We invite you to join a statewide movement to use literature to examine the cracks in the liberty bell at this time when there is such an urgency of empathy now in our land.
Date: November 9th, 2019
Location: Stony Brook University - Charles B. Wang Center
100 Nicolls Rd. #302 Stony Brook, NY 11794
Can memoir become a tool for action? Is there a way that a living literature by those whose voices have been silenced can make its way into the canon-- to be taught in high schools, colleges and universities; to be circulated side by side with the writings of those who are already acknowledged by the establishment?
Can the stories of those who are vulnerable and isolated be shaped in a way that even the most hard-hearted legislator, court judge, immigration officer or prison guard will be startled into rethinking policy and practice? Could the power structure be righted if a literature that forced every reader to walk in the storyteller’s shoes was made part of the culture?
Painting created by Gwynne Duncan-http://www.gwynneduncan.com/
As the Long Island representative of a state-wide initiative coordinated by the National Parks of New York Harbor Conservancy, Herstory Writers workshop will partner with the Humanities Institute of Stony Brook University, Building Bridges in Brookhaven, and People Power of Patchogue, to stage a day-long Freedom Forum, featuring grass roots literature produced by Long Island’s most vulnerable and isolated populations.
We will convene this Island-Wide Forum at the Charles B. Wang Center of Stony Brook University on Saturday, November 9th, with the goal of attracting over a hundred people representing vulnerable communities, along with members of government, human services, the arts and academia, building on Herstory’s extensive experience in bringing together large groups coming from all sides of the power structure to hear inspirational readings and then daring them to express how they would tell their own stories.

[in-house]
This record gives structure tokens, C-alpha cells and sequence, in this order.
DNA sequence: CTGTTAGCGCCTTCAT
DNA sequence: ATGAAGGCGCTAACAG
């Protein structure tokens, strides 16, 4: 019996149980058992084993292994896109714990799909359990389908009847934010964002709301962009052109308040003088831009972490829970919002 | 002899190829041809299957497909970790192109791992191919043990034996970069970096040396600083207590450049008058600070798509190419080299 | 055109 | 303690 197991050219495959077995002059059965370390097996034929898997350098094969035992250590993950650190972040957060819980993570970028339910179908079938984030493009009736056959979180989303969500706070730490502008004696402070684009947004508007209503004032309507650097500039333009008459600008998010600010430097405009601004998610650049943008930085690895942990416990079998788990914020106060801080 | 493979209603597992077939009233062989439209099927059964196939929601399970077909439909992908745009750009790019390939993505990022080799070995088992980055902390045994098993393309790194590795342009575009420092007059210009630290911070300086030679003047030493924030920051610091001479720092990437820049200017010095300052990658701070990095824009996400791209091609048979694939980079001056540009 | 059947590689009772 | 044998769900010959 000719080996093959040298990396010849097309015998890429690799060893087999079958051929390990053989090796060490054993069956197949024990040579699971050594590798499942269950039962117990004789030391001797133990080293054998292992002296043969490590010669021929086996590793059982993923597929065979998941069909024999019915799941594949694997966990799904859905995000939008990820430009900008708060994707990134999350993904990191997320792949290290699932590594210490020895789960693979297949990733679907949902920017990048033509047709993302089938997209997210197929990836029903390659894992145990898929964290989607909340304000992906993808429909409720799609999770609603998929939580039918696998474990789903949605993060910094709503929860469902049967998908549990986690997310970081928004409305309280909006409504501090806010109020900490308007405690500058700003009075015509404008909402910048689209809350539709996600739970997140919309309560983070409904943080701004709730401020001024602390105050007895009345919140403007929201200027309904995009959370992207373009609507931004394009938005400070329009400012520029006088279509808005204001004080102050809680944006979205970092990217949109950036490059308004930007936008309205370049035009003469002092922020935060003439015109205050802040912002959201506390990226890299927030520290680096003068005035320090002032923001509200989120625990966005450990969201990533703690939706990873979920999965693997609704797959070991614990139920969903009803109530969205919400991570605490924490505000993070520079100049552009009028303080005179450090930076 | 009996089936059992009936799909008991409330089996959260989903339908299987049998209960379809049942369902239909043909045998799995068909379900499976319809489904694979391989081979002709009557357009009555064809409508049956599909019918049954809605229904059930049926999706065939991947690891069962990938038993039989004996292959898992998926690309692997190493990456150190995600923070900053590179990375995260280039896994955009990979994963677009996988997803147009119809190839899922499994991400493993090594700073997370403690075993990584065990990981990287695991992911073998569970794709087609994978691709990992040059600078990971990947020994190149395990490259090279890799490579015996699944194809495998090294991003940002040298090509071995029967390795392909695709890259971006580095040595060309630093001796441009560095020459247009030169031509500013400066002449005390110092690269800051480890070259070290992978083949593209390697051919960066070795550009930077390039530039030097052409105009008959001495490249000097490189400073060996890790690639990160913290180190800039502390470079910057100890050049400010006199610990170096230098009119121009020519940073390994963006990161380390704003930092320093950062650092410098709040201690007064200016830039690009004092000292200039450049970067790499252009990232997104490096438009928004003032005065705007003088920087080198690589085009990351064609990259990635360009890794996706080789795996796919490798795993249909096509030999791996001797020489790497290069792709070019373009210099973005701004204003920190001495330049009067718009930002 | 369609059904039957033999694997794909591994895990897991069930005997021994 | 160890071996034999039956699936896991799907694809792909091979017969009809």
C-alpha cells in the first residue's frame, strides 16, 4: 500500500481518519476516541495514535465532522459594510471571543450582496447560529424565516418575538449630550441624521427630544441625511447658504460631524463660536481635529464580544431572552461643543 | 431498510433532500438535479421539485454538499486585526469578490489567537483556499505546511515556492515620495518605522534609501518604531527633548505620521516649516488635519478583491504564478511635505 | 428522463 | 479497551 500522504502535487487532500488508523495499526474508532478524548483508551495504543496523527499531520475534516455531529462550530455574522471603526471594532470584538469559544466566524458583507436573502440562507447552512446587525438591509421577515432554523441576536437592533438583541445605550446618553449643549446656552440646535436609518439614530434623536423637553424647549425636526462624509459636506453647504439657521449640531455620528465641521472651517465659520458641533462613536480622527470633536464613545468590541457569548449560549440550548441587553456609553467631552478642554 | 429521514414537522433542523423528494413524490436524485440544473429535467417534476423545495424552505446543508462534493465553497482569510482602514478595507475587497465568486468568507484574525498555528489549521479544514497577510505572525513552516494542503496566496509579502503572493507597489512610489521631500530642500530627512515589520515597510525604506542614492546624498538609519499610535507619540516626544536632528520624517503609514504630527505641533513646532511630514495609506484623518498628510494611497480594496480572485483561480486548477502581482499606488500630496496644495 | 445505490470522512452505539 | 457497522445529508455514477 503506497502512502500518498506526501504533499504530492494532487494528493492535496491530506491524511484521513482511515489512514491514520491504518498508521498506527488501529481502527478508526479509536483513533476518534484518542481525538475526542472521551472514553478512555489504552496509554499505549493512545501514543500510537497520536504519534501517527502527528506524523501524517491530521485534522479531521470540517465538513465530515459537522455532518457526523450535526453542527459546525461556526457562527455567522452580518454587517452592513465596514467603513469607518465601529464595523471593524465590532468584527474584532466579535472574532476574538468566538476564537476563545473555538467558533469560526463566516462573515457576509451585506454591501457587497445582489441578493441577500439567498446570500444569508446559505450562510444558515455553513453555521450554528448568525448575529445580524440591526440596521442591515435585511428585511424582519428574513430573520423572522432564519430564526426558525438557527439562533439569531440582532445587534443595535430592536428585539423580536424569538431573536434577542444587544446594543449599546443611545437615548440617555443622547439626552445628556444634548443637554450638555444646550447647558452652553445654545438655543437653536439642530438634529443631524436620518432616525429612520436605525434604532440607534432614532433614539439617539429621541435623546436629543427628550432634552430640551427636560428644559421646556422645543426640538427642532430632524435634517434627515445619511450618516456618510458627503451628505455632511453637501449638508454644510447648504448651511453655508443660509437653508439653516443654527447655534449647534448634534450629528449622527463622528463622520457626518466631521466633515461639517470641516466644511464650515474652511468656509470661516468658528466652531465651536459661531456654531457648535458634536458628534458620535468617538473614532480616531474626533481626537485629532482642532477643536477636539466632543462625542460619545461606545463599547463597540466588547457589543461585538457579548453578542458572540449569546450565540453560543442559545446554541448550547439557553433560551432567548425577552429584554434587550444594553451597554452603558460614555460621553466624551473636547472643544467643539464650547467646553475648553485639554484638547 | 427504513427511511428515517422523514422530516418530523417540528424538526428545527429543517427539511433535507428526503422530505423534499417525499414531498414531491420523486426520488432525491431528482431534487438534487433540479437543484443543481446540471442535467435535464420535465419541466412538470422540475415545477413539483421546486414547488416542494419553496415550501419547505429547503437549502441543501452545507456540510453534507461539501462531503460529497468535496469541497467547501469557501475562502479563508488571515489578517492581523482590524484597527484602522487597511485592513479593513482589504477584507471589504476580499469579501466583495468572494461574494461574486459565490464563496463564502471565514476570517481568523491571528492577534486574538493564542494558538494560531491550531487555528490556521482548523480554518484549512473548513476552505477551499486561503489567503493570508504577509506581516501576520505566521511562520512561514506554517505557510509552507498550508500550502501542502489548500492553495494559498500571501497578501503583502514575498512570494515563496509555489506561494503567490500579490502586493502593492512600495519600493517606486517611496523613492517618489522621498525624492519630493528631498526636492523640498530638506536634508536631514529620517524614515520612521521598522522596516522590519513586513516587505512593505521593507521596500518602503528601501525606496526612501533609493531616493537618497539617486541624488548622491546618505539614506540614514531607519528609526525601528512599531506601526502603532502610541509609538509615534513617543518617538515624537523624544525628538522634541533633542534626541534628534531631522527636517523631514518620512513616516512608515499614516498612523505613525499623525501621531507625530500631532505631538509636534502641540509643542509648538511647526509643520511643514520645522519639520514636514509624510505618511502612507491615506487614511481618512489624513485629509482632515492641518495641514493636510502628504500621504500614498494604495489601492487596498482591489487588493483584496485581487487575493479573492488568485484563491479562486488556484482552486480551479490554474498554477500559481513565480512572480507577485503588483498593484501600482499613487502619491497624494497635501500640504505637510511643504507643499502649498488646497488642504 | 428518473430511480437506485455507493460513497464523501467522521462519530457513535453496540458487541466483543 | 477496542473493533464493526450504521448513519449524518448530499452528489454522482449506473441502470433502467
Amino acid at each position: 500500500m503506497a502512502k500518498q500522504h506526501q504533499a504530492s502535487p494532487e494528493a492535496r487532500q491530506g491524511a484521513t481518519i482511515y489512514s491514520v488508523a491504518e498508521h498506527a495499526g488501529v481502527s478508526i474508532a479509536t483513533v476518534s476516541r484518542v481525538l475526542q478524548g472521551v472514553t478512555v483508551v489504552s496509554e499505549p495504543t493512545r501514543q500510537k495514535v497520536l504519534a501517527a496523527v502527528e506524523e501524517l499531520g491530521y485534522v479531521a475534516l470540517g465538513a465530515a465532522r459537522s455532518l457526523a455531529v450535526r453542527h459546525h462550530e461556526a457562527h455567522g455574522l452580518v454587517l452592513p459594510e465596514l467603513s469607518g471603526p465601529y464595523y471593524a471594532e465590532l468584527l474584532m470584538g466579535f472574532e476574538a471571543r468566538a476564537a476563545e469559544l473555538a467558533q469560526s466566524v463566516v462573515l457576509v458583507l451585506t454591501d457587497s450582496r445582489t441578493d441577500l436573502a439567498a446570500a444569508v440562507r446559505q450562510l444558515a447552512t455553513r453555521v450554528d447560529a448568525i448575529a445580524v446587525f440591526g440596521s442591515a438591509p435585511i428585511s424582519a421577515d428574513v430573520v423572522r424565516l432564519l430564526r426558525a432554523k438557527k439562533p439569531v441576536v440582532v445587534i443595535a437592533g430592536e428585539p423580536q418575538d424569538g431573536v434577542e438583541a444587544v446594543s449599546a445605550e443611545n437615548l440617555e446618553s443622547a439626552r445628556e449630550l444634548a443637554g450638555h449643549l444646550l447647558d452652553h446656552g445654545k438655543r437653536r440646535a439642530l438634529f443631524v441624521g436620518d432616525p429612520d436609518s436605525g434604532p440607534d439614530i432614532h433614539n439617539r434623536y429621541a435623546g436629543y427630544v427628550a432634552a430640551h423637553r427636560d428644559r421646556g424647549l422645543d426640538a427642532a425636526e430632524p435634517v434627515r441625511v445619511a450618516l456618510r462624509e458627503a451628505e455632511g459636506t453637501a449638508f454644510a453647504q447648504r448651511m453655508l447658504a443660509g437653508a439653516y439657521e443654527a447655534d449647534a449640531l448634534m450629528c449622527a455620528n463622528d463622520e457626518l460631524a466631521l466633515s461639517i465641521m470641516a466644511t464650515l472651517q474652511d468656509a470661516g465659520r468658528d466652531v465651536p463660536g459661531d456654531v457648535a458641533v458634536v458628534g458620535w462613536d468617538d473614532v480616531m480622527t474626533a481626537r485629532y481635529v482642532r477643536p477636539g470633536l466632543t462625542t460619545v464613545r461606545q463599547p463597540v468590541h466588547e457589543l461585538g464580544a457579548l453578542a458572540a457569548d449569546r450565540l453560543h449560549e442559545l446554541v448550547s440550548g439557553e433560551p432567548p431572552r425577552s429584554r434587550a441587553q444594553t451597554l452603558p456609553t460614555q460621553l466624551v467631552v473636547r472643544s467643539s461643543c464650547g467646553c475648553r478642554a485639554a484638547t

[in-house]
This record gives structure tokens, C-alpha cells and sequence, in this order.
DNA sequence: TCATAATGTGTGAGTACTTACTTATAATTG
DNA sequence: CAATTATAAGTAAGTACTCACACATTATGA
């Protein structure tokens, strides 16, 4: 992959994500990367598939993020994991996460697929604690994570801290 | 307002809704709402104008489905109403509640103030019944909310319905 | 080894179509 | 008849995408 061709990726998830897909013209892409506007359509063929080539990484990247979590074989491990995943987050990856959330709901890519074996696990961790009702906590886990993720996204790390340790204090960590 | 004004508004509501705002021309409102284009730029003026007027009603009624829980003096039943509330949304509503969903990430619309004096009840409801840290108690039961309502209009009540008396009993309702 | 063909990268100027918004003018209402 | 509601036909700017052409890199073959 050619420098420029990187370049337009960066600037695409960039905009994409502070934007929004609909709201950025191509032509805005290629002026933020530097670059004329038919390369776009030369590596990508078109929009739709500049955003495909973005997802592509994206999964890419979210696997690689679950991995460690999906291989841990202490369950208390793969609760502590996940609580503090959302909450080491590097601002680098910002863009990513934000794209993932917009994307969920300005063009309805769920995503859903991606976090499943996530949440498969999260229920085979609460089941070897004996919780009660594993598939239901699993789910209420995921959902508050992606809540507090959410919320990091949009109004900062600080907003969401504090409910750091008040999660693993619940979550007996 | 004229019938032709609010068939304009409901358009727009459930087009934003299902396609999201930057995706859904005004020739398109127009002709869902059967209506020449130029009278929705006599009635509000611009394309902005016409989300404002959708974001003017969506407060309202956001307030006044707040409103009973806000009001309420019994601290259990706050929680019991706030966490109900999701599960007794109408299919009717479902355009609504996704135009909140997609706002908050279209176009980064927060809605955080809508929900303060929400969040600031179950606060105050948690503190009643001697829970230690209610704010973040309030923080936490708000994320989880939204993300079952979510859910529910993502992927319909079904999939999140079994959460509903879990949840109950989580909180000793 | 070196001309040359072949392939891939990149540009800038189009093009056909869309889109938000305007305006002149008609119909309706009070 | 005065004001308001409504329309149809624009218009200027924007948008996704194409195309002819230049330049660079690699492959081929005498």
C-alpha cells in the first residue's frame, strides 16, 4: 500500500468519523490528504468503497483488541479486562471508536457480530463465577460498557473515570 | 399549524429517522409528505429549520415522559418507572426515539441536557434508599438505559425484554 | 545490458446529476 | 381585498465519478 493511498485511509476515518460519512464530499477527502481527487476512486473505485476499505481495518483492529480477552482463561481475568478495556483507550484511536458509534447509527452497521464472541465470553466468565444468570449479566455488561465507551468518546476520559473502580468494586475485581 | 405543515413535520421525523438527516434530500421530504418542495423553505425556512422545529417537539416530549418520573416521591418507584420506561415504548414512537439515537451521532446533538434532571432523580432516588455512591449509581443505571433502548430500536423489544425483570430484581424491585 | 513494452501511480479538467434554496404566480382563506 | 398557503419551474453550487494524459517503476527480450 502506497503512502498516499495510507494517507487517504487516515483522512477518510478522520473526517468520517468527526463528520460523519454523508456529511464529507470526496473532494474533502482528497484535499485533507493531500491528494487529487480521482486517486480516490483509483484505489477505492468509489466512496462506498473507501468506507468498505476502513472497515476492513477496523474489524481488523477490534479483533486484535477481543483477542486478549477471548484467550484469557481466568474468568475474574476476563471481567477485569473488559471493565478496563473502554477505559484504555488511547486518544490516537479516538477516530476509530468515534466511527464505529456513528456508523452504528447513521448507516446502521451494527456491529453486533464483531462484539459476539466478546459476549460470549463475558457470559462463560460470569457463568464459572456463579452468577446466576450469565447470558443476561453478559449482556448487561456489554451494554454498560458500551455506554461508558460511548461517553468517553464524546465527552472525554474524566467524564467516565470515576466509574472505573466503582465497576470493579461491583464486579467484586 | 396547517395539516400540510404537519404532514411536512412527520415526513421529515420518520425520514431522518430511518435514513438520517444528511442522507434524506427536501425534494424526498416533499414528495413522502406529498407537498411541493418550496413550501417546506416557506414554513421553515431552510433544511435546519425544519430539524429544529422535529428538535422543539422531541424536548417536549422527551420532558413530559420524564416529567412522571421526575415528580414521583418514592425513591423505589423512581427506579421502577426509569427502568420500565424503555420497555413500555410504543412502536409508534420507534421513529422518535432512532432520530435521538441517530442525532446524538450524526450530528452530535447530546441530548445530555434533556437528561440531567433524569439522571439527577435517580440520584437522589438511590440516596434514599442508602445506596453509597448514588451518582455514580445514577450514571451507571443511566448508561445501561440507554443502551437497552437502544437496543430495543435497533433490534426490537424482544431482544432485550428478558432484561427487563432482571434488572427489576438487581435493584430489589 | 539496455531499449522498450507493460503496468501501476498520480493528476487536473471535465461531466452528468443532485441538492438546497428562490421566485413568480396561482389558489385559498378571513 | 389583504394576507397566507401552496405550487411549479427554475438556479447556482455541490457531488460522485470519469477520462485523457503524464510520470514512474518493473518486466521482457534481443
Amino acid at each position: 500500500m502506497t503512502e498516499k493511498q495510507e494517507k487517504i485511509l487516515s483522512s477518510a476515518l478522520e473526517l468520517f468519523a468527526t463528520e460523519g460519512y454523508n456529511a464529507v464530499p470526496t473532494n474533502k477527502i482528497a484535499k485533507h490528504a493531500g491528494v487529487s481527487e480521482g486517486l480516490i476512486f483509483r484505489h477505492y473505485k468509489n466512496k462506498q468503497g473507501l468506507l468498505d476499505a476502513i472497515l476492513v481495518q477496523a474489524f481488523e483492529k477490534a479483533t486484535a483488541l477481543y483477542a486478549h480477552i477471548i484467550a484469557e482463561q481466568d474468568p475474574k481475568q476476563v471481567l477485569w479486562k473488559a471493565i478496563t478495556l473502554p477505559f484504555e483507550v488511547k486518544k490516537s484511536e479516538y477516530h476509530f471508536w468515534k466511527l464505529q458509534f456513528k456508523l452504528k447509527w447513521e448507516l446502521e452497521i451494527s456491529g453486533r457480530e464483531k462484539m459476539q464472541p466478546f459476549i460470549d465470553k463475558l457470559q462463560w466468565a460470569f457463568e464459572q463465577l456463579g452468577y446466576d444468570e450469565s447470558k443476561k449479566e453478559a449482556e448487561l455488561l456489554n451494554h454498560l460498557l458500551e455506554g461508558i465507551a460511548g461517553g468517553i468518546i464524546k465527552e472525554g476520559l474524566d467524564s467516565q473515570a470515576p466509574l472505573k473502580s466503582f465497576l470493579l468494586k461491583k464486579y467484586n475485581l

A selection of Herstory readings will be followed with a Town Hall style group interaction around how to shape one’s personal story into a literary work that will help mend the bridges in communities torn apart by violence and hatred. Each new story shaped aloud will help give voice to another, leading to a writing break and a re-convening in which the story openings will be shared, culminating in a call to action.
The over-arching goal is to bring together members of Long Island’s hidden communities who are witness to or victims of the rise in hate crimes, racism and endangerment of immigrants in our current climate, and to engage them in shaping their stories into an online publication. The stories will be used as sermons in churches, mosques, and synagogues and included in Herstory’s new digital archive housed in Hofstra University’s Special Collections.
Freedom Forums is a multi-regional, multi-disciplinary series of events in New York City, the Adirondacks and Long Island that uses literature as a prompt to explore the ideas, ideals, flaws and contradictions of democracy. Anchored at Federal Hall National Memorial, on Wall Street, in Manhattan, Freedom Forums rekindles a role that the site served historically by providing a safe and open forum for public debate.